Leukotrienes are several thousand times more potent then histamine doing
vascular permeability and bronchospasm
How do NSAIDs work?
They block the cycloxygenase pathway and some of the block phospholipase-inducted production of AA
What induces the systemic inflammatory effects or acute phase reactions
IL-1, IL-6 and TNF
Two important acute phase reactants
Fibrinogen and C-reactive protein
How does inflammation effect ESR?
The fibrinogen proteins are increased so that the sed rate is increased significantly.
How is the C-reactive protein used diagnostically?
It increases rapidly in viral meningitis and even higher in bacterial meningitis
Role of nitric oxide in inflammation?
It vasodilates and has a role in the hypotensive effects of septic shock
When do abscess formation occurs in acute inflammation?
When there is pyogenic bacteria such as Staph, Strep, Pneomococi, meningococci, and h. influenza
Describe the lysosomal enzyme Elastase in the acute inflammation
It is counteracte by Alpha1-antitrypsin. Elastase causes emphysema
What causes emphysema in ppl who do not smoke?
Homozygotic alpha1-antitrypsin deficiency
How is chronic inflammation resolved?
Fibrosis and neovascularization
what are the chronic inflammatory cells?
Monocytes,T and B lymphocytes, plasma cells (terminally differentiated B cells) and eosinophils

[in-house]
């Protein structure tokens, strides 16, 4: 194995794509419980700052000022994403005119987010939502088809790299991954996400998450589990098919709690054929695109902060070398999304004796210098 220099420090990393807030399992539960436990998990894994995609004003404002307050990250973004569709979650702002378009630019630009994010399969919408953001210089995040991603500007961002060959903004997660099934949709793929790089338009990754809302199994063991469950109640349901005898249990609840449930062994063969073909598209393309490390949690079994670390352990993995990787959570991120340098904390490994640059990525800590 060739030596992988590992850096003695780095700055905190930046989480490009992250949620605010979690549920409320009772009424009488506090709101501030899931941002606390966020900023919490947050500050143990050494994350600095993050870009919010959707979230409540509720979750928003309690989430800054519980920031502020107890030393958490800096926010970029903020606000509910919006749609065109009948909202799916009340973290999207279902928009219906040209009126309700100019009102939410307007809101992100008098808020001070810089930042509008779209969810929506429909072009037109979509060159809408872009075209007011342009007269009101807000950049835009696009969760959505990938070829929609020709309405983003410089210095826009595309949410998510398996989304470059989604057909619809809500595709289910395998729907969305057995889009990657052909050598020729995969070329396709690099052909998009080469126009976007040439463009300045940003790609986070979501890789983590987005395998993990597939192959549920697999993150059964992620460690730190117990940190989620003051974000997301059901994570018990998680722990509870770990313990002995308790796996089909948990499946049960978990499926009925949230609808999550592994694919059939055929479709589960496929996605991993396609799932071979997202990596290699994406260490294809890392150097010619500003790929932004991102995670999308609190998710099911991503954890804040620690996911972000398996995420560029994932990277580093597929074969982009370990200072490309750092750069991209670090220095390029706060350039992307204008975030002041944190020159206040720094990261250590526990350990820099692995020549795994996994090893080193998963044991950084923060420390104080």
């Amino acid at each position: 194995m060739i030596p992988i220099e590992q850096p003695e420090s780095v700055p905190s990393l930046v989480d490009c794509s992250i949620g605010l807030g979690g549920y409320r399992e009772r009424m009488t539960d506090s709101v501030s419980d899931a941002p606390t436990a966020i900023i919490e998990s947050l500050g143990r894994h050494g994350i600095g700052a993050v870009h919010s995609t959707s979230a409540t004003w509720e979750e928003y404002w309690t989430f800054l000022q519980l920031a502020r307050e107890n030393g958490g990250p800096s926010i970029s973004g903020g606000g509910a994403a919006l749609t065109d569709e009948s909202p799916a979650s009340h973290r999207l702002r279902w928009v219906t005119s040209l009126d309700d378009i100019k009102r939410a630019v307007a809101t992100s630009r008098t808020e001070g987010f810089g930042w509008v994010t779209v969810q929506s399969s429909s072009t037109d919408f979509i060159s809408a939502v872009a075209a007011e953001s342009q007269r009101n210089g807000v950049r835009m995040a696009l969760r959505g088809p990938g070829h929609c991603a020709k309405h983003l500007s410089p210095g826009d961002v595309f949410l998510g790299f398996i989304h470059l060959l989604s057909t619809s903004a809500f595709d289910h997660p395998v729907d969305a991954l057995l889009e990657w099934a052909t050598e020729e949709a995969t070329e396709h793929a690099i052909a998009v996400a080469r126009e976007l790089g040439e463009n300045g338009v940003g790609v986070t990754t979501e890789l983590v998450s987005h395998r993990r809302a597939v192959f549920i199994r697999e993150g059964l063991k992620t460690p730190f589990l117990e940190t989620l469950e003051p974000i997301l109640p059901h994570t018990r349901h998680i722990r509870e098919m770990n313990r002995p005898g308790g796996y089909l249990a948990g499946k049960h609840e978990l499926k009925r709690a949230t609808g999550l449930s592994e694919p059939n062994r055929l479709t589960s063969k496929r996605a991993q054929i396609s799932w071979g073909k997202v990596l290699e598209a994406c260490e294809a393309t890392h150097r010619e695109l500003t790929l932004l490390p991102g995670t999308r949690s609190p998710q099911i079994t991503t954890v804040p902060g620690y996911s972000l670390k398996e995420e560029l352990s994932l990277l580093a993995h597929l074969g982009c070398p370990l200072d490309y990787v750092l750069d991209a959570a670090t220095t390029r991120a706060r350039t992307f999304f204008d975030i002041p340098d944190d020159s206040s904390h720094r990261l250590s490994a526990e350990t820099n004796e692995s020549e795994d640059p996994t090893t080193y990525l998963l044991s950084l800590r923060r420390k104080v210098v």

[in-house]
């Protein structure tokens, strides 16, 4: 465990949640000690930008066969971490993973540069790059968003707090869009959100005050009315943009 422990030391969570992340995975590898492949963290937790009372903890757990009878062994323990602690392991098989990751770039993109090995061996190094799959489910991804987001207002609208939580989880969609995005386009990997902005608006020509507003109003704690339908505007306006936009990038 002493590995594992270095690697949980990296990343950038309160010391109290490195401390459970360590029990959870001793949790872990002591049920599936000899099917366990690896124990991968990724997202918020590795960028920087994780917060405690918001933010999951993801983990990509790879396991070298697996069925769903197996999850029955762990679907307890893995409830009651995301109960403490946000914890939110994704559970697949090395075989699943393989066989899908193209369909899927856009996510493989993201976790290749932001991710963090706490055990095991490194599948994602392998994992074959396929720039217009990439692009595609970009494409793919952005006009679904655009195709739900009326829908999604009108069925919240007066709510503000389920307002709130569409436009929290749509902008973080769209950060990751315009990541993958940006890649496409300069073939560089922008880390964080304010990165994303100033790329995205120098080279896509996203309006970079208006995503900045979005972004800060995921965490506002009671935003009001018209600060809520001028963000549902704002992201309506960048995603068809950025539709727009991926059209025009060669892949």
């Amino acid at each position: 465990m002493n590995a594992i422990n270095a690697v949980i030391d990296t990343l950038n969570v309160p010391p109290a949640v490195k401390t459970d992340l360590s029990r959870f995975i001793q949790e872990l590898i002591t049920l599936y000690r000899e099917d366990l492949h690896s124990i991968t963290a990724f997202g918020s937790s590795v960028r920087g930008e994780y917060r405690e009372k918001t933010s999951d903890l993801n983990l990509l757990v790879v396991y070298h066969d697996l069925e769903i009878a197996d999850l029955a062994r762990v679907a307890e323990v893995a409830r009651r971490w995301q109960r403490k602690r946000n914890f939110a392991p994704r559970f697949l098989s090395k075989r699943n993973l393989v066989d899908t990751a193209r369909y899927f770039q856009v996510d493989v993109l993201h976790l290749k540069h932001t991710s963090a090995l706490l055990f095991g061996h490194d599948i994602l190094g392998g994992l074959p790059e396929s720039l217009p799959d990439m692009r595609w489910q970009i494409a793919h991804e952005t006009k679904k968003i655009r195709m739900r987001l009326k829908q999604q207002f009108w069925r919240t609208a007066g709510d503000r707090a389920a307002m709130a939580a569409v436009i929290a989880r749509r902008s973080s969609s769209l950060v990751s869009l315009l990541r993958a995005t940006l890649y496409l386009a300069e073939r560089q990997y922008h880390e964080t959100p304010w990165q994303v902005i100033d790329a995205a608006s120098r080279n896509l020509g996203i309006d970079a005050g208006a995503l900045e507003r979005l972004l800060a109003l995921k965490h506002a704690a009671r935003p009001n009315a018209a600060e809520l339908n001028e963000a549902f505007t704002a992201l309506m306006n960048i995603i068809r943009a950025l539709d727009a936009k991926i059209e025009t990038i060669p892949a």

Where are eosinophils found in chronic inflammation?
Parasites or IgE mediated reactions such as allergies and asthma
What is granulomatous inflammation?
When activated macros form a epitheloid aggregation and surrounded by fibroblasts
Function of the lymphatic system?
To take up the net fluid loss from the tissues and dump it back into the venous system
Where does the lymphatic system dump contents from L side of body?
by the thoracic duct at L internal jugular vein and L subclavian vein
Where does lymph. system dump contents from R side of body?
R lymph duct at right internal jugular vein and right subclavian vein
What is serous inflammation?
Outpouring of watery stuff such as with a skin flister
What is fibrinous inflammation?
Fibrinogen leaks out and results in fibrin meshwork of find threads
What is suppurative inflammation
Pus forms abscesses which is caused by pyogenic organisms
What is a type 1 hypersensitivity reaction?
Develop within minutes of exposure to allergin and histamine is released from mast cells; IgE mediated reactions or allergy and anaphylaxis
What is a Type 4-delayed hypersensitivity reaction?
T-lymphocytes and macrophages come to area of infection and it takes week
Reiters syndrome is also called
reactive arthritis
Reactive arthritis occurs when?
After genitourinary, gastrointestinal and poss. respiratory infection
Reactive arthritis is considered
seronegative spondyloarthropathies
What bacteria causes gastroenteritis infection of Reiters syndrome
Salmonella, Shigella, Yersinia, Campylobacter
C. diff
Venereal causes of Reisters syndrome
Chlamydia trachomatis
what is usually the trigger for Reiters syndrome
Chlamydia and nongonococcal urethritis
What are the manifestations of Reisters syndrome
Sausage digits, asymmetric oligoarthritis, enthesopathy (achilles tendon pain, circinate balanitis, kertodermal blennorrhagica (rash)
What are the laboratory findings for Reiters syndeome
Increased sed rate and CRP and abnormal synovial fluid
Treatment for Reiters
NSAIDS, DMARDS, and steriods